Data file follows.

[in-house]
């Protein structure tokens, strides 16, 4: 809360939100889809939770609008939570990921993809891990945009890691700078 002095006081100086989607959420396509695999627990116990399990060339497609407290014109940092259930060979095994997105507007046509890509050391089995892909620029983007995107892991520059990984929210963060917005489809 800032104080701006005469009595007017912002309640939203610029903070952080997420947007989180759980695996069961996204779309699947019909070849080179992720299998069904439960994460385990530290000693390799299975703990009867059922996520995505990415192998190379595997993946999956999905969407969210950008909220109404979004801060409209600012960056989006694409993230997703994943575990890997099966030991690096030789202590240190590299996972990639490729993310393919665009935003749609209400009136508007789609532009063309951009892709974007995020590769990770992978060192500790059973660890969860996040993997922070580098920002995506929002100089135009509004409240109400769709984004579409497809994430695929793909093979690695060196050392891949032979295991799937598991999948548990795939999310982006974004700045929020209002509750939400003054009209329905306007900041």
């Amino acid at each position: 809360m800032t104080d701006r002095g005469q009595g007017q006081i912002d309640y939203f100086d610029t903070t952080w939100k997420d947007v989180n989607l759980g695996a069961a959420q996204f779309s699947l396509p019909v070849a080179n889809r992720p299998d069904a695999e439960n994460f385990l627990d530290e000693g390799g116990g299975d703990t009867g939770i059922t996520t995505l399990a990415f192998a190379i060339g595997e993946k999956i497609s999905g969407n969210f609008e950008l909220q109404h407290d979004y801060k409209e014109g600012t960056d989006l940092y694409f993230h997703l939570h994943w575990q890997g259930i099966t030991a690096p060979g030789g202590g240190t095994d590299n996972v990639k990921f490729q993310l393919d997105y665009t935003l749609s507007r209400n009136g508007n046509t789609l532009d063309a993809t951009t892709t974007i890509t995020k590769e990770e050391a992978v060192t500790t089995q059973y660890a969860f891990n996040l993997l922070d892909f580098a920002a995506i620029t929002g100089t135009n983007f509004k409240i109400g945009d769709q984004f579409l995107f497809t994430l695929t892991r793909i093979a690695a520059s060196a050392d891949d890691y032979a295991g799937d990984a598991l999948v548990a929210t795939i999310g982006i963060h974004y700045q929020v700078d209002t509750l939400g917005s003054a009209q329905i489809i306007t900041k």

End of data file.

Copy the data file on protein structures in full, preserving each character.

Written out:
[in-house]
């Protein structure tokens, strides 16, 4: 809360939100889809939770609008939570990921993809891990945009890691700078 002095006081100086989607959420396509695999627990116990399990060339497609407290014109940092259930060979095994997105507007046509890509050391089995892909620029983007995107892991520059990984929210963060917005489809 800032104080701006005469009595007017912002309640939203610029903070952080997420947007989180759980695996069961996204779309699947019909070849080179992720299998069904439960994460385990530290000693390799299975703990009867059922996520995505990415192998190379595997993946999956999905969407969210950008909220109404979004801060409209600012960056989006694409993230997703994943575990890997099966030991690096030789202590240190590299996972990639490729993310393919665009935003749609209400009136508007789609532009063309951009892709974007995020590769990770992978060192500790059973660890969860996040993997922070580098920002995506929002100089135009509004409240109400769709984004579409497809994430695929793909093979690695060196050392891949032979295991799937598991999948548990795939999310982006974004700045929020209002509750939400003054009209329905306007900041």
């Amino acid at each position: 809360m800032t104080d701006r002095g005469q009595g007017q006081i912002d309640y939203f100086d610029t903070t952080w939100k997420d947007v989180n989607l759980g695996a069961a959420q996204f779309s699947l396509p019909v070849a080179n889809r992720p299998d069904a695999e439960n994460f385990l627990d530290e000693g390799g116990g299975d703990t009867g939770i059922t996520t995505l399990a990415f192998a190379i060339g595997e993946k999956i497609s999905g969407n969210f609008e950008l909220q109404h407290d979004y801060k409209e014109g600012t960056d989006l940092y694409f993230h997703l939570h994943w575990q890997g259930i099966t030991a690096p060979g030789g202590g240190t095994d590299n996972v990639k990921f490729q993310l393919d997105y665009t935003l749609s507007r209400n009136g508007n046509t789609l532009d063309a993809t951009t892709t974007i890509t995020k590769e990770e050391a992978v060192t500790t089995q059973y660890a969860f891990n996040l993997l922070d892909f580098a920002a995506i620029t929002g100089t135009n983007f509004k409240i109400g945009d769709q984004f579409l995107f497809t994430l695929t892991r793909i093979a690695a520059s060196a050392d891949d890691y032979a295991g799937d990984a598991l999948v548990a929210t795939i999310g982006i963060h974004y700045q929020v700078d209002t509750l939400g917005s003054a009209q329905i489809i306007t900041k």